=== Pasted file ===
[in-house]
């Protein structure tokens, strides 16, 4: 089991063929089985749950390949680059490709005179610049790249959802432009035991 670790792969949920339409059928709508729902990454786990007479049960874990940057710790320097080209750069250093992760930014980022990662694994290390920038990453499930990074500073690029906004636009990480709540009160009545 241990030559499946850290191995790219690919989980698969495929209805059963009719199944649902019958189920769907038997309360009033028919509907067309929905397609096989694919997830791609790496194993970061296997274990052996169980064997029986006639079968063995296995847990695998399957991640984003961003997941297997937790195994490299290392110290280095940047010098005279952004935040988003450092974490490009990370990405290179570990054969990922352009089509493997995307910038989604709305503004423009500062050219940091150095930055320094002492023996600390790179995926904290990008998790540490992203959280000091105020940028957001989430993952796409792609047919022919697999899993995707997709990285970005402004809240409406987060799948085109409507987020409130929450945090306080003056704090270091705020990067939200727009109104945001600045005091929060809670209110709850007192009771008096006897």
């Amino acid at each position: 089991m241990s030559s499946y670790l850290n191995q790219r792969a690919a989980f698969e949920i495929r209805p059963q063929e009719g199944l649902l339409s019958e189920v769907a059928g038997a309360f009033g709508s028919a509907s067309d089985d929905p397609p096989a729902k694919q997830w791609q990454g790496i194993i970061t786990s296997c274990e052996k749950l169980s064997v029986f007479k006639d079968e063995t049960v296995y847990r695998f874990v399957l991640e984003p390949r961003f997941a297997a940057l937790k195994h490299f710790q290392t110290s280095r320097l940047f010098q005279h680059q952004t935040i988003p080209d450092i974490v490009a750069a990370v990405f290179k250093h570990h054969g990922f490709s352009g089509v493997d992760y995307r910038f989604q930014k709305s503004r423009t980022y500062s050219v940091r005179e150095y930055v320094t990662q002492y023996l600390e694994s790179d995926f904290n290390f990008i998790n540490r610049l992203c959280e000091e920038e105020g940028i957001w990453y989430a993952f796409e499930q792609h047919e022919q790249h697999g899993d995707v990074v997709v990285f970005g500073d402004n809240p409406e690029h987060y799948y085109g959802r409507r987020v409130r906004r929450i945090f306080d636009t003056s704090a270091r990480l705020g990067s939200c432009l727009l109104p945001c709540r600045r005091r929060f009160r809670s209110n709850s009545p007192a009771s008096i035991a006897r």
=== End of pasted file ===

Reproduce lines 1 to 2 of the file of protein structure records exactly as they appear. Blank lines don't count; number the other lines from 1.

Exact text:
[in-house]
């Protein structure tokens, strides 16, 4: 089991063929089985749950390949680059490709005179610049790249959802432009035991 670790792969949920339409059928709508729902990454786990007479049960874990940057710790320097080209750069250093992760930014980022990662694994290390920038990453499930990074500073690029906004636009990480709540009160009545 241990030559499946850290191995790219690919989980698969495929209805059963009719199944649902019958189920769907038997309360009033028919509907067309929905397609096989694919997830791609790496194993970061296997274990052996169980064997029986006639079968063995296995847990695998399957991640984003961003997941297997937790195994490299290392110290280095940047010098005279952004935040988003450092974490490009990370990405290179570990054969990922352009089509493997995307910038989604709305503004423009500062050219940091150095930055320094002492023996600390790179995926904290990008998790540490992203959280000091105020940028957001989430993952796409792609047919022919697999899993995707997709990285970005402004809240409406987060799948085109409507987020409130929450945090306080003056704090270091705020990067939200727009109104945001600045005091929060809670209110709850007192009771008096006897």